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Should I Rehome a Rescue Dog?

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Are you looking for a family dog? Wondering whether to buy a puppy or rehome an older dog? Here is my story, and I hope you find it helpful…

Should I Rehome a Rescue Dog_

The past three months have been a steep learning curve for me. Following the death of our old dog last summer, I was pining for a new furry companion, and I wanted to rescue another dog. The task proved harder than I imagined because rehoming centres in the UK have very strict policies about how they rehome their dogs. Some are reluctant to offer dogs to families with young children, others simply have ridiculous requirements that most people are unable to fulfill. Then they wonder why the dogs develop anxiety, aggression and other difficult behavioural traits. But that’s just my experience.

Love My Rescue Dog

Anyway, we did find a dog that needed a home. His name is Marley, and he is almost 3 years old. He never went into the dogs’ home, his previous owner contacted them for help and that’s how we found him. Marley has never been in kennels to my knowledge. I thought he would be easy to settle in. His previous owner assured me that he was friendly with other dogs, that he was relaxed with children, and that he was generally easy going. That is not our experience! He is wonderful with our children, which is a huge relief. He lets them pull him around and he never snaps at them in anger. He does like to play rough, however, so we have to watch what he does. And he steals their toys and eats them. He has chewed up a variety of Playmobil and Lego pieces so far, some Barbie accessories and some teddies. He just wants to play! I spend a lot of time watching him around the house and moving things out of his reach when the children neglect to tidy them away properly.

Rescue Dog LIfe

Another challenge we discovered was that Marley can jump very high. He cleared the two-foot fences in our back garden despite being overweight when he came to us. We have now spent over £1000 on new fencing to secure the back garden and keep him contained. He still tries to escape though, so we have to watch him when he is outside. And he is not allowed in our front garden because he jumps over the wall and runs across the road. I am constantly on alert with this dog! We did have our garden checked by the people at the dogs’ home, and they thought it was secure at the time, so be aware that all dogs are unpredictable. Now that we have rectified that dilemma, I am learning to discipline Marley while out walking. He has clearly not been socialised with other dogs, and he gets very snappy and aggressive. I believe he is being defensive due to anxiety, and I hope that he will settle eventually. For now I have invested in a Halti harness and a training lead which made a huge difference to his behaviour. I can now easily control him when he tries to lunge forwards, and he doesn’t bark as much when he is wearing it.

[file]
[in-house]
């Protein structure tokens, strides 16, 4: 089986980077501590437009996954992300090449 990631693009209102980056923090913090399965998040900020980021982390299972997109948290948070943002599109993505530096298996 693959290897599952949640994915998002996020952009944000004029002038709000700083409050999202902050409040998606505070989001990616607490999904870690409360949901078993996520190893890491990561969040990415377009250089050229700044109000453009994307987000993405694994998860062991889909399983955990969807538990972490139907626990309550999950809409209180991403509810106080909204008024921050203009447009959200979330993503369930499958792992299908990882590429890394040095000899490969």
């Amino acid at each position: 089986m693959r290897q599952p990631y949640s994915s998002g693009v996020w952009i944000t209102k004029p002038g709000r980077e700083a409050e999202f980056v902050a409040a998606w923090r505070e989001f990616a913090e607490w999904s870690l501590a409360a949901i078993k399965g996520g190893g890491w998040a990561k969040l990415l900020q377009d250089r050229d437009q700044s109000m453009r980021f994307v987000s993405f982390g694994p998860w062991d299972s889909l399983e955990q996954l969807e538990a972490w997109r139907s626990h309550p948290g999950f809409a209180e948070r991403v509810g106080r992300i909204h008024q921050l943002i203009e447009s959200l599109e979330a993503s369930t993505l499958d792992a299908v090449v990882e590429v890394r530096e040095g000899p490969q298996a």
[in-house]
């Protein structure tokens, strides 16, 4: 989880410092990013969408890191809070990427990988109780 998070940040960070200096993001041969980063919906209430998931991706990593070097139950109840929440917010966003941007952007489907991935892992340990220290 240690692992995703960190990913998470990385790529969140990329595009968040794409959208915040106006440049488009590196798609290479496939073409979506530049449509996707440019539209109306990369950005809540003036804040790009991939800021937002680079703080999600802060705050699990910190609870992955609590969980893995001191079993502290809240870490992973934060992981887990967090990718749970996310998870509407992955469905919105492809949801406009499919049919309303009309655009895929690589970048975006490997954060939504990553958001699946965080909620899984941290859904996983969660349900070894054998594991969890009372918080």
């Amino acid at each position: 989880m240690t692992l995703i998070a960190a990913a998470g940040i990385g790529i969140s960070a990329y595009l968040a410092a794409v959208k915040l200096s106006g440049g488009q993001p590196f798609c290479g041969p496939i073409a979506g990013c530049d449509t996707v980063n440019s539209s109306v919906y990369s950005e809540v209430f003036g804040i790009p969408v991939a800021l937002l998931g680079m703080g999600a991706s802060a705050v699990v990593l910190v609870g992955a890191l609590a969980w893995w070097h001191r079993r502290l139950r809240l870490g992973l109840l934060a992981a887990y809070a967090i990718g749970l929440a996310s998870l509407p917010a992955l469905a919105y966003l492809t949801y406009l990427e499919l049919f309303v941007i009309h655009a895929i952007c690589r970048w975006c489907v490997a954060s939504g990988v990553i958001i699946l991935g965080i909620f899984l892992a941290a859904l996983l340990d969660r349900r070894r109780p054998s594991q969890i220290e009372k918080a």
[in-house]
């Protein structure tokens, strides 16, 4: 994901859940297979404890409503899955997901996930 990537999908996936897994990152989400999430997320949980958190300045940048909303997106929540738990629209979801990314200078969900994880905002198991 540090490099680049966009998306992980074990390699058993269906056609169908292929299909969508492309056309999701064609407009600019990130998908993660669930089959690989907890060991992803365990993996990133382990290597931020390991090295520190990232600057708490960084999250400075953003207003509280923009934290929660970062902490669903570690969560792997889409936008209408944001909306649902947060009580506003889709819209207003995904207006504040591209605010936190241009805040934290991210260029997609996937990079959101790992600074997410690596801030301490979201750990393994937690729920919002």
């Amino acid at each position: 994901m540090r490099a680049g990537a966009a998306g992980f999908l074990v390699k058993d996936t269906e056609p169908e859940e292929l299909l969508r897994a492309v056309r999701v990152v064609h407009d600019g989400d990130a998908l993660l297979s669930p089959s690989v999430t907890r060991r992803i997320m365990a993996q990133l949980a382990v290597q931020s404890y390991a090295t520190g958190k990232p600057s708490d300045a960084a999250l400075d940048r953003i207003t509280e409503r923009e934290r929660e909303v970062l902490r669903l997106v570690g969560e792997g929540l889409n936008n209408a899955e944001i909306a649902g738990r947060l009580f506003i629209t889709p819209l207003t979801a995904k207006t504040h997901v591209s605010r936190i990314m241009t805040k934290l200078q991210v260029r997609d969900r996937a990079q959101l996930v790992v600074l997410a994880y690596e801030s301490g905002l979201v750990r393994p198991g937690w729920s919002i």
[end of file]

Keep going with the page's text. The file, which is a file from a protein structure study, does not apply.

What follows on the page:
Baxter Timothy Beardface Green

My previous dog was rescued from the streets, but we had him a few years before our children came along. We had time to devote to settling him in and training him, and he proved to be a wonderful family dog. Marley is also a wonderful family dog, but he is a work in progress. He must have been lonely and bored in his previous home, but now we are setting boundaries, giving him time to adjust, and giving him attention, which is what he needs. Please consider rehoming a rescue dog but be fully aware of the time and work involved in settling a dog. The same could be said for buying a puppy. Ultimately, having a dog is like having a child. They are wonderful when they behave, not so much when they are hard work. Be prepared, put the effort in, and you will have a loving companion that will always be there with cuddles and smiles. Dogs are great for keeping you busy and they are fantastic therapy aids.

Do you have a rescue dog? Are you considering getting a dog? Please share your experiences.

 

 

Catherine is the author of the adult paranormal romance series The Redcliffe Novels and also The Darkness of Love, She has short stories published in YA anthologies, freelance articles on various industry websites, and contributes to her personal blog, and her author blog .

You can find Catherine on Facebook and Twitter

 

 

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